Below is a report generated with Mergeflow that shows life science innovation at Dassault more broadly:
Oracle: From databases and cloud-engineering to telemedicine
Via its recent acquisition of Cerner, Oracle (NYSE:ORCL) moved into the healthcare tech sector. Cerner is an electronic health records (EHR) company. According to Mergeflow’s market analysis data, Cerner is one of the most-noticed players in the market (the larger the font size in the tag cloud, the more analyst reports feature a company in a given market, in this case the EHR market):
To provide some context, EHR is a busy field. There is substantial R&D, venturing and market activity. You can see this in the report from Mergeflow below (click on the image to see the interactive report):
By “innovation partnerships and networks”, I mean projects that involve several companies, or joint ventures (which might, unlike projects, involve some kind of equity agreement).
Ørsted (CPH:ORSTED) is a big renewable energy provider, with a focus on offshore wind power. Energy Dome (www.energydome.com) is a privately held company that makes CO2 batteries.
These CO2 batteries are a form of power-to-x technology, and they are made for long-duration energy storage. I wrote about Energy Dome in a previous article, about thermal energy storage technologies.
In September 2022, Ørsted and Energy Dome (www.energydome.com) announced a partnership to build long-term energy storage for renewable energy projects.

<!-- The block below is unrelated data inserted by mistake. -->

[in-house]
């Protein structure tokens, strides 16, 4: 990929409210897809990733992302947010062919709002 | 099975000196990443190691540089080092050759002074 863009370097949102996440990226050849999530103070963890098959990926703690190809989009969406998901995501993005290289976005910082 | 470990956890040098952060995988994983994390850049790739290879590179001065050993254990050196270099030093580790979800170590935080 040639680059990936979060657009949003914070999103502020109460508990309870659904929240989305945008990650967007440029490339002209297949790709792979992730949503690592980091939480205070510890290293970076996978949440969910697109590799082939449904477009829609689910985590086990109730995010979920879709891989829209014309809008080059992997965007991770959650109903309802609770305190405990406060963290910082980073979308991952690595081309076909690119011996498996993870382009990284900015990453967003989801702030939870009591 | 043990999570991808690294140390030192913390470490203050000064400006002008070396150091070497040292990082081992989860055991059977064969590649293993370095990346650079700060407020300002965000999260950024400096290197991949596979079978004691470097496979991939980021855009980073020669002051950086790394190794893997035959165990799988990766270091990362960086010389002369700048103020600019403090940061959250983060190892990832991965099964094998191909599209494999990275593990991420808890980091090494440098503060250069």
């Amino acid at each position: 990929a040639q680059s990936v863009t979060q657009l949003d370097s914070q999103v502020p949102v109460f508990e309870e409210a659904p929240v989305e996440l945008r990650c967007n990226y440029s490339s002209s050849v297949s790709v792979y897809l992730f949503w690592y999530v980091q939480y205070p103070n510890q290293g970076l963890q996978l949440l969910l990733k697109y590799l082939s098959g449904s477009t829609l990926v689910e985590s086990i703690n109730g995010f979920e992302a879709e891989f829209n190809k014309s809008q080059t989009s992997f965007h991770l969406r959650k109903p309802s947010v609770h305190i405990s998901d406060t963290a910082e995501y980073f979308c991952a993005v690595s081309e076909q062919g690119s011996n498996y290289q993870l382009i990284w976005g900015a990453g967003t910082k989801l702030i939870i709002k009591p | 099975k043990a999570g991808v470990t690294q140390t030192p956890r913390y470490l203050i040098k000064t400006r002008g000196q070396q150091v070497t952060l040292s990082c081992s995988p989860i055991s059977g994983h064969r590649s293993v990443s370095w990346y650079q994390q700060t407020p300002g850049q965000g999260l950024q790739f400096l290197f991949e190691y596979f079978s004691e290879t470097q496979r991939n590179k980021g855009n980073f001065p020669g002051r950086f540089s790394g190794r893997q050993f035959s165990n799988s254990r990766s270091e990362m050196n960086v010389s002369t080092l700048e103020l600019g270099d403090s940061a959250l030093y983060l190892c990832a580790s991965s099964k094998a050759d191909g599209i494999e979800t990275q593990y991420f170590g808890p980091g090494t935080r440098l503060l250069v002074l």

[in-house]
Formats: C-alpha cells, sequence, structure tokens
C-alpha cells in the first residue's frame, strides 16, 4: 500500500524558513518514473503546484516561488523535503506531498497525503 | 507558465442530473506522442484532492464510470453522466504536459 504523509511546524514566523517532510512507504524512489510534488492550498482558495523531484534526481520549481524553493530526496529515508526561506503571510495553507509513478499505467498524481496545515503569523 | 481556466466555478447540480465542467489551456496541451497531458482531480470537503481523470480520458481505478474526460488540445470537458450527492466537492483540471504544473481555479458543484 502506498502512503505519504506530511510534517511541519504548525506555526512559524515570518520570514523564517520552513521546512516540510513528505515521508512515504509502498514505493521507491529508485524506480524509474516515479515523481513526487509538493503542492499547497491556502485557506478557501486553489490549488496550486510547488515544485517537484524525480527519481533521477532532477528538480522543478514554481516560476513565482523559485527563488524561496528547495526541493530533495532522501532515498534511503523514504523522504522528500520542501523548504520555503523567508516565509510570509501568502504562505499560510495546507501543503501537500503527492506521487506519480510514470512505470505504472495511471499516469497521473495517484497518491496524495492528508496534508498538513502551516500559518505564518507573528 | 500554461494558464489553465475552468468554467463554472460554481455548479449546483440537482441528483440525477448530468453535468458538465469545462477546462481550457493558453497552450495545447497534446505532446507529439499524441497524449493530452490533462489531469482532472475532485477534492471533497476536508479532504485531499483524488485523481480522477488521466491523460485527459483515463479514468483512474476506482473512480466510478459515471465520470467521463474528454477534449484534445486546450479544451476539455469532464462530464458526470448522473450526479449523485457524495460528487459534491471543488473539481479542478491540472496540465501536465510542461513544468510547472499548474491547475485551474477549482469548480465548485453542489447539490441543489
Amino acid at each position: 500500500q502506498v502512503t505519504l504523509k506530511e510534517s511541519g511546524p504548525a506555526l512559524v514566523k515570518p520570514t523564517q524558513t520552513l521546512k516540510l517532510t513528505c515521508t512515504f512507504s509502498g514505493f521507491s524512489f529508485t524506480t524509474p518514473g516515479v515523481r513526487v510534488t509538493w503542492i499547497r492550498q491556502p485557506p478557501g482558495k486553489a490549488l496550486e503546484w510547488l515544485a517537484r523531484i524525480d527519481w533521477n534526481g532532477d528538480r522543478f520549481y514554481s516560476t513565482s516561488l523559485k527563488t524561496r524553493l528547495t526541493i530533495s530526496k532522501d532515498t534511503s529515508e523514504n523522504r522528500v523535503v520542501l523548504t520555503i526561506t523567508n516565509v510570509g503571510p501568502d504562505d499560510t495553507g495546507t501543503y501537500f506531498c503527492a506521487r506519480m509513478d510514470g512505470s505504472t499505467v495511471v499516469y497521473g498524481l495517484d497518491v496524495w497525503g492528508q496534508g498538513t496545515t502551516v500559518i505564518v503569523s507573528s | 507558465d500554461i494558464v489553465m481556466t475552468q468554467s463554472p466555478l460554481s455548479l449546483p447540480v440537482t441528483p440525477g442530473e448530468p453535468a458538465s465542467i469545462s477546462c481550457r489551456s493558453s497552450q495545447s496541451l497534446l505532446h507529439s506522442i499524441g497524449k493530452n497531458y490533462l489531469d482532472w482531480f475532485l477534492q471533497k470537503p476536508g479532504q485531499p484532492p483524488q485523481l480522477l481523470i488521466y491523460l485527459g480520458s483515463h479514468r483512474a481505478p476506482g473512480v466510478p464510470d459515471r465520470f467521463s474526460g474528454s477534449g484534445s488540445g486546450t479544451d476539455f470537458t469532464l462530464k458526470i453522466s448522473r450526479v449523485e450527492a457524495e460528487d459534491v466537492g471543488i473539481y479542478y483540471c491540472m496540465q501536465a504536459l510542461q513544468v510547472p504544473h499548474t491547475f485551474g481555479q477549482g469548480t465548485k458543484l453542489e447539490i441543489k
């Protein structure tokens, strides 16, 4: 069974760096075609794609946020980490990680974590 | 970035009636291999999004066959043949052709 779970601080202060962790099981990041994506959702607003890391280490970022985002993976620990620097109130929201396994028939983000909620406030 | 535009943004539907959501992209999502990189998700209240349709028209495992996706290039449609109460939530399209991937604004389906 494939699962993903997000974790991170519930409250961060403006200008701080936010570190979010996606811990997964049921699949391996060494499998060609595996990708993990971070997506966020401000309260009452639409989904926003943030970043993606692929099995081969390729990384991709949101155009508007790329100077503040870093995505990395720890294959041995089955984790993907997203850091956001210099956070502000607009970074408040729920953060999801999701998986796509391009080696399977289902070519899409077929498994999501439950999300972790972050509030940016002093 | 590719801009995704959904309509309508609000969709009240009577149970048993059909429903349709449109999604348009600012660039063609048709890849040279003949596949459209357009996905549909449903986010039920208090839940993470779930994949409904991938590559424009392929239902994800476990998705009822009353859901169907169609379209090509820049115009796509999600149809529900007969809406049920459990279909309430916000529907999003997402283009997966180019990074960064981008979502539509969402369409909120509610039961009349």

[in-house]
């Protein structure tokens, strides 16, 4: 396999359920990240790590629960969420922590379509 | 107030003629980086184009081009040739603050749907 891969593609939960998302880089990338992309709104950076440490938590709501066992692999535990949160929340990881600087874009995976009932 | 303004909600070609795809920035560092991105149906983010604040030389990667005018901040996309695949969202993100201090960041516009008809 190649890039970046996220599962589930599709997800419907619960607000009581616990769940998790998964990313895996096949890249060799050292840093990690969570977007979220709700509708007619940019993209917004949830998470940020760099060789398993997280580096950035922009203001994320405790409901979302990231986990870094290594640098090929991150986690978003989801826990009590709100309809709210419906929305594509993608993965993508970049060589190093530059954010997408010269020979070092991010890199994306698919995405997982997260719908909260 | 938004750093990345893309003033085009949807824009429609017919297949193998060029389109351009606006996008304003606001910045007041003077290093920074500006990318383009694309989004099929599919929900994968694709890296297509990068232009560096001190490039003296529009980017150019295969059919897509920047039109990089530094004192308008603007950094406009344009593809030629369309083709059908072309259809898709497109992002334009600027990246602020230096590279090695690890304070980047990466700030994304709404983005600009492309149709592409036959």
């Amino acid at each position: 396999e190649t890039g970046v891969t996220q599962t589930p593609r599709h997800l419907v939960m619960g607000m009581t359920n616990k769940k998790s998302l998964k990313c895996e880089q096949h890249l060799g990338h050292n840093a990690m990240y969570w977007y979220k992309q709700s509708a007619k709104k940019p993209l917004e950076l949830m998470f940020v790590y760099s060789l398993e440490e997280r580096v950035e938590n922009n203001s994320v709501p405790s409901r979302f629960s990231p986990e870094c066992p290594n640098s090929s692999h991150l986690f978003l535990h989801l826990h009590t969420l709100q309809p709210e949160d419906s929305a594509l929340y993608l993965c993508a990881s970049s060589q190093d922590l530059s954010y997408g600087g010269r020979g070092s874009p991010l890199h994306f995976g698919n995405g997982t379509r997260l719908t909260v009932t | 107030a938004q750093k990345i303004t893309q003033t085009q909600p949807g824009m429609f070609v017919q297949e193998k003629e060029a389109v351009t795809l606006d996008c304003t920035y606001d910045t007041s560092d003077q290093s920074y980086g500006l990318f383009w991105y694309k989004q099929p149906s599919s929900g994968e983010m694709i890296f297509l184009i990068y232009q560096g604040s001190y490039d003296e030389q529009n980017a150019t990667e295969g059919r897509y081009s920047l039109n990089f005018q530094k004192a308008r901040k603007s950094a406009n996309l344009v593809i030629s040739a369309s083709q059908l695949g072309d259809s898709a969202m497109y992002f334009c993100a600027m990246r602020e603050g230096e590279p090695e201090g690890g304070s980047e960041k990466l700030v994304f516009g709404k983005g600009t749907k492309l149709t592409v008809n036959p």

The project aims to address an important issue: wind and solar are transient energy sources. In other words, the wind doesn’t always blow, and the sun doesn’t always shine. And the combination of both, no wind and no sun, has been called Dunkelflaute. And because we don’t want this or run into problems with power grid stability, we need to combine wind and solar energy with long-term energy storage.
Dell Technologies (NYSE:DELL) is a founding member of 5G Innovation Lab. 5G Innovation Lab is a network that brings together enterprises and startups working on 5G technologies. As the name suggests, they also have a lab where 5G innovations can be built and tested under real-world conditions. One focus area of the lab is agriculture: The goal here is to innovate in IoT, sensor, supply chain, and other topics where 5G is relevant to agriculture use cases.